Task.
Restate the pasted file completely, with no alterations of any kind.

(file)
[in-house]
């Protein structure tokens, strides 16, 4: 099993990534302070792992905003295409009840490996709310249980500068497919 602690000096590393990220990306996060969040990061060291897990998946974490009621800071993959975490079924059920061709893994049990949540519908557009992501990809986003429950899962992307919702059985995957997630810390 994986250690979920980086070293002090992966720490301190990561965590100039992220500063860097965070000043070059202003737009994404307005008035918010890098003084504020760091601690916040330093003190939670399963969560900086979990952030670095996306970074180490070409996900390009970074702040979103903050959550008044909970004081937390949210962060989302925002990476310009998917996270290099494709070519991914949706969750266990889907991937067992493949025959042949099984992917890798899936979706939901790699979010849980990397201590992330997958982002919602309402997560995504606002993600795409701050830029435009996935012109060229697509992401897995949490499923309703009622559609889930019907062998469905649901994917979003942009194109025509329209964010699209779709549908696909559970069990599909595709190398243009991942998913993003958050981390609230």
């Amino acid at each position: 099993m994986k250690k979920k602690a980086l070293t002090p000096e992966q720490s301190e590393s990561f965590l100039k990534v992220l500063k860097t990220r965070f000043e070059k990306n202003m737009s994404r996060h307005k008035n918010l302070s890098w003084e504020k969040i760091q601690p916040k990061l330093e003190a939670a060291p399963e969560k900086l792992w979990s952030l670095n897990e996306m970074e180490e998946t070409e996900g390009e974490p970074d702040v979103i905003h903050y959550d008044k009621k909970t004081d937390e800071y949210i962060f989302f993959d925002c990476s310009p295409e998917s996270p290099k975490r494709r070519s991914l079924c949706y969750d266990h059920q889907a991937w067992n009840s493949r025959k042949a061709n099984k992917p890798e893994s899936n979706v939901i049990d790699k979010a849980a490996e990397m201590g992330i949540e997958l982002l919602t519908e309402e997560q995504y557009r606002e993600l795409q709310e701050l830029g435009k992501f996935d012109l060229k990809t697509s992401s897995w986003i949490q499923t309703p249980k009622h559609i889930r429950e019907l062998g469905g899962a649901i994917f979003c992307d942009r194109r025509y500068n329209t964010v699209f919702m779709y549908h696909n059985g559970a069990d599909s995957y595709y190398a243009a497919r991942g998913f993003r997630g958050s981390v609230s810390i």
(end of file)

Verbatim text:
[in-house]
């Protein structure tokens, strides 16, 4: 099993990534302070792992905003295409009840490996709310249980500068497919 602690000096590393990220990306996060969040990061060291897990998946974490009621800071993959975490079924059920061709893994049990949540519908557009992501990809986003429950899962992307919702059985995957997630810390 994986250690979920980086070293002090992966720490301190990561965590100039992220500063860097965070000043070059202003737009994404307005008035918010890098003084504020760091601690916040330093003190939670399963969560900086979990952030670095996306970074180490070409996900390009970074702040979103903050959550008044909970004081937390949210962060989302925002990476310009998917996270290099494709070519991914949706969750266990889907991937067992493949025959042949099984992917890798899936979706939901790699979010849980990397201590992330997958982002919602309402997560995504606002993600795409701050830029435009996935012109060229697509992401897995949490499923309703009622559609889930019907062998469905649901994917979003942009194109025509329209964010699209779709549908696909559970069990599909595709190398243009991942998913993003958050981390609230």
């Amino acid at each position: 099993m994986k250690k979920k602690a980086l070293t002090p000096e992966q720490s301190e590393s990561f965590l100039k990534v992220l500063k860097t990220r965070f000043e070059k990306n202003m737009s994404r996060h307005k008035n918010l302070s890098w003084e504020k969040i760091q601690p916040k990061l330093e003190a939670a060291p399963e969560k900086l792992w979990s952030l670095n897990e996306m970074e180490e998946t070409e996900g390009e974490p970074d702040v979103i905003h903050y959550d008044k009621k909970t004081d937390e800071y949210i962060f989302f993959d925002c990476s310009p295409e998917s996270p290099k975490r494709r070519s991914l079924c949706y969750d266990h059920q889907a991937w067992n009840s493949r025959k042949a061709n099984k992917p890798e893994s899936n979706v939901i049990d790699k979010a849980a490996e990397m201590g992330i949540e997958l982002l919602t519908e309402e997560q995504y557009r606002e993600l795409q709310e701050l830029g435009k992501f996935d012109l060229k990809t697509s992401s897995w986003i949490q499923t309703p249980k009622h559609i889930r429950e019907l062998g469905g899962a649901i994917f979003c992307d942009r194109r025509y500068n329209t964010v699209f919702m779709y549908h696909n059985g559970a069990d599909s995957y595709y190398a243009a497919r991942g998913f993003r997630g958050s981390v609230s810390i």